The Supreme Court of India considered that the body integrity of individuals encompassed the right to refuse medical treatment and could not say COVID-19 vaccine mandates were proportionate.
The Supreme Court of India ruled on May 2 that vaccine mandates cannot be considered as proportionate and that “no individual can be forced to be vaccinated”. It supports the national vaccination policy which encourages people to get vaccinated with no obligation. The Court suggests recalling all restrictions affecting unvaccinated people.
The judges considered that under the Constitution of India, individuals have the right to their body integrity and can refuse to be medically treated as “personal autonomy (…) encompasses the right to refuse to undergo any medical treatment in the sphere of individual health”.
The Court is convinced of the benefits of vaccination and the widespread scientific agreements on its benefits. Judges rejected opinions that natural immunity offers better protection against Covid-19 than a vaccine, not because they were scientifically incorrect, but because “it was not pertinent for the determination of the issue”.
The petition was filed in May last year by a pediatrician who sought the release of trial-phase and vaccination data as well as the recognition that vaccine mandates violated the rights of citizens.
In its ruling, the highest court of India shows support for the vaccination policy as laid out by Narendra Modi’s government: It “is satisfied that the current vaccination policy of the Union of India is informed of the relevant considerations and cannot be said to be unreasonable or manifestly arbitrary”.
India mostly provides its population with two vaccines: Covishield and Covaxin. Covishield is the Oxford–AstraZeneca vaccine produced in India and Covaxin has been developed by India. Covaxin is authorized only in a few European countries, and allowed for travel in some countries like the United States, Canada and Australia.
The Union government decided to encourage vaccination but not to make it mandatory, because “no person can be forced to be vaccinated against their wishes,” the Health Ministry said earlier this year. India has twelve mandatory vaccines for children, recommends booster shots during adult life but they are not compulsory.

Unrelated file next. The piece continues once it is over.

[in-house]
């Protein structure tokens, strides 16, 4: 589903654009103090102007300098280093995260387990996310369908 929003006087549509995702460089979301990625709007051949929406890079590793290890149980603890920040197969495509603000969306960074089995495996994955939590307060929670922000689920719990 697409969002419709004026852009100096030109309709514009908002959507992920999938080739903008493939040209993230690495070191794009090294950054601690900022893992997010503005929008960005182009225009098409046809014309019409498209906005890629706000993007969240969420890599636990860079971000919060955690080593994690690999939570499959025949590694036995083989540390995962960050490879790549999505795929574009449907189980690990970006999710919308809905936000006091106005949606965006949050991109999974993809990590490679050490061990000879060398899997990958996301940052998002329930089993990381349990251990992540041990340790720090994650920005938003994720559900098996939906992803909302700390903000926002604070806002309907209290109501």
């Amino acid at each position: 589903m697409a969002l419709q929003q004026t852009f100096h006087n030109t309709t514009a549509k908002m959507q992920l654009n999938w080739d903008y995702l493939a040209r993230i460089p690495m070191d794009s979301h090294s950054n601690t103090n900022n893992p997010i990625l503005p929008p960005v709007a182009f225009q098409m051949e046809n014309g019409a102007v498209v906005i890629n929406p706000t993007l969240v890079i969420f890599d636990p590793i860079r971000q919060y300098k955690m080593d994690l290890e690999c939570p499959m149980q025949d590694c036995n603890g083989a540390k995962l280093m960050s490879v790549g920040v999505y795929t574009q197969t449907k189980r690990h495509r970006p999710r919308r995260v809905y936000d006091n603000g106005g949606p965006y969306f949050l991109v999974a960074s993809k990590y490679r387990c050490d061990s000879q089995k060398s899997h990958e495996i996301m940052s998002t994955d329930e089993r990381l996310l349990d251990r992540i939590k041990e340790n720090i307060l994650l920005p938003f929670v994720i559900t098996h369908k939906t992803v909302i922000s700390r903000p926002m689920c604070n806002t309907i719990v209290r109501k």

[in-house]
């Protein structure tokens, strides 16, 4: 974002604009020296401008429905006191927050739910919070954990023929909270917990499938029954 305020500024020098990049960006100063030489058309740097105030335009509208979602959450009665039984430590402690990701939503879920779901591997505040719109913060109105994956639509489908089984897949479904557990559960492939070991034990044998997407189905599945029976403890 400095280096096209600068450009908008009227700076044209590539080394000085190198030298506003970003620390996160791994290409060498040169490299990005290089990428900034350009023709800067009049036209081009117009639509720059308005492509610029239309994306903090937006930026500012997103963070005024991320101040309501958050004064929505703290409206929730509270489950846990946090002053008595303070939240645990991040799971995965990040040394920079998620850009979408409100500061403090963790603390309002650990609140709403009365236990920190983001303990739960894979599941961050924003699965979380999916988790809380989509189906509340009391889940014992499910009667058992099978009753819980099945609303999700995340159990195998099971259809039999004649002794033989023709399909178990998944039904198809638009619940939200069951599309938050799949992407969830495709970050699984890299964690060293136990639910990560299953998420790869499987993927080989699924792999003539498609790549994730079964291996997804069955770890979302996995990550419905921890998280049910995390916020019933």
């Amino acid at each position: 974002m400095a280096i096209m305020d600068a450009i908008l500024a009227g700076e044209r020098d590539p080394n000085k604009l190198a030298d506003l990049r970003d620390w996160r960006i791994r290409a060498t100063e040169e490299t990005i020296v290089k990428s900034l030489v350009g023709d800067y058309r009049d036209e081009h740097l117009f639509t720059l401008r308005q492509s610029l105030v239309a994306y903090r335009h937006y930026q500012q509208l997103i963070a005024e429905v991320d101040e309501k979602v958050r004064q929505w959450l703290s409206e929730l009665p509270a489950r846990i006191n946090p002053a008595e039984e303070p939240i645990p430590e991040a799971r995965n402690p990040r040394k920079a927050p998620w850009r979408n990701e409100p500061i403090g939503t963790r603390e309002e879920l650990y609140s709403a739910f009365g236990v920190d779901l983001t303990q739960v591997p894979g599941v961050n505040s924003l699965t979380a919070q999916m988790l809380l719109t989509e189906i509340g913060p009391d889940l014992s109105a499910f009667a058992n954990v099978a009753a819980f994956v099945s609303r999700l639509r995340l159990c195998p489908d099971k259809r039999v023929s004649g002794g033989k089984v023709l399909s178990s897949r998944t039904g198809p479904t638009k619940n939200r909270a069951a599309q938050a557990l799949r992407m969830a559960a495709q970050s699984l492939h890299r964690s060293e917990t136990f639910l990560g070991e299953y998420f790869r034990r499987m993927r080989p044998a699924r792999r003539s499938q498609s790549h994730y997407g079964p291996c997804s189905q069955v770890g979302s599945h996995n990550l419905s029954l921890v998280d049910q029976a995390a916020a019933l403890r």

There have been 43 million confirmed cases of COVID-19 with 523 753 deaths communicated to the World Health Organization, and approximately 61% of the population is fully vaccinated against the coronavirus in India.
At the state level, some governments have however issued different regulations.
The state of Haryana has restricted since January 2022 public transportation only to people fully vaccinated. Karnataka banned unvaccinated people from parks, malls, cinemas. In Punjab, government employees need a vaccine certificate to get paid.
Last summer, the state of Maharashtra excluded people with no complete vaccination from local trains, which the Bombay High Court in February considered illegal. On the other hand, the Kerala High Court in October confirmed the state government’s decision to allow only people with full COVID-19 immunity in education facilities, considering the government can provide advantages to those who are vaccinated. The Kerala government also said the state would not bear the cost of Covid-19 treatment for unvaccinated individuals.
The bench of judges considered that restrictions imposed through various vaccine mandates by state governments “cannot be said to be proportionate” for public health concerns. They justified the decision by the fact that the Union of India didn’t provide data controverting the petitioner’s claims that transmission of COVID-19 was “almost on par” between vaccinated and unvaccinated individuals.
The Court suggested that authorities, including private and educational institutions, should review restrictions on the unvaccinated.